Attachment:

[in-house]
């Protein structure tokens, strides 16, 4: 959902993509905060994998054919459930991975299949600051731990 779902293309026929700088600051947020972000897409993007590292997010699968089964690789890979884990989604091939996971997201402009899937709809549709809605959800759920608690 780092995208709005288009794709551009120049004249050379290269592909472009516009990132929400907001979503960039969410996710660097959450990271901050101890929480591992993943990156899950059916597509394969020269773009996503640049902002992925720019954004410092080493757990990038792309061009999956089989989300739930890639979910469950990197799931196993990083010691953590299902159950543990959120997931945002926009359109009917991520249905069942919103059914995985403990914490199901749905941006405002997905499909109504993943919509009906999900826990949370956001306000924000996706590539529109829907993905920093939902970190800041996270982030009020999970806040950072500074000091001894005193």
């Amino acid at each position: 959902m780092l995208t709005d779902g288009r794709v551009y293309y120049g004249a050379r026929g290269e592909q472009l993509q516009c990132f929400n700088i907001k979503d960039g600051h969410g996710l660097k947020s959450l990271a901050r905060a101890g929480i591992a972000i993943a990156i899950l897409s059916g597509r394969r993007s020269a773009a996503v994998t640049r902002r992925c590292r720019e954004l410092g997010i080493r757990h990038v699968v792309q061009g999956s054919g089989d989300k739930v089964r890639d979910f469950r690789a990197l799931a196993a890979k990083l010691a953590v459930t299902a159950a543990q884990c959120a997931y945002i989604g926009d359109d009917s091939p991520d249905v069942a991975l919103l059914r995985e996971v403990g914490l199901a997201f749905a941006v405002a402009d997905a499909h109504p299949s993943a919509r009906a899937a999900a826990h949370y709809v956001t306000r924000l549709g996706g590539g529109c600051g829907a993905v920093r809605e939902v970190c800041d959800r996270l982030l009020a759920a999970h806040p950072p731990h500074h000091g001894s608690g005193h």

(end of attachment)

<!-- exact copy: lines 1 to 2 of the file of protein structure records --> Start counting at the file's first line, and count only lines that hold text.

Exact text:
[in-house]
């Protein structure tokens, strides 16, 4: 959902993509905060994998054919459930991975299949600051731990 779902293309026929700088600051947020972000897409993007590292997010699968089964690789890979884990989604091939996971997201402009899937709809549709809605959800759920608690 780092995208709005288009794709551009120049004249050379290269592909472009516009990132929400907001979503960039969410996710660097959450990271901050101890929480591992993943990156899950059916597509394969020269773009996503640049902002992925720019954004410092080493757990990038792309061009999956089989989300739930890639979910469950990197799931196993990083010691953590299902159950543990959120997931945002926009359109009917991520249905069942919103059914995985403990914490199901749905941006405002997905499909109504993943919509009906999900826990949370956001306000924000996706590539529109829907993905920093939902970190800041996270982030009020999970806040950072500074000091001894005193």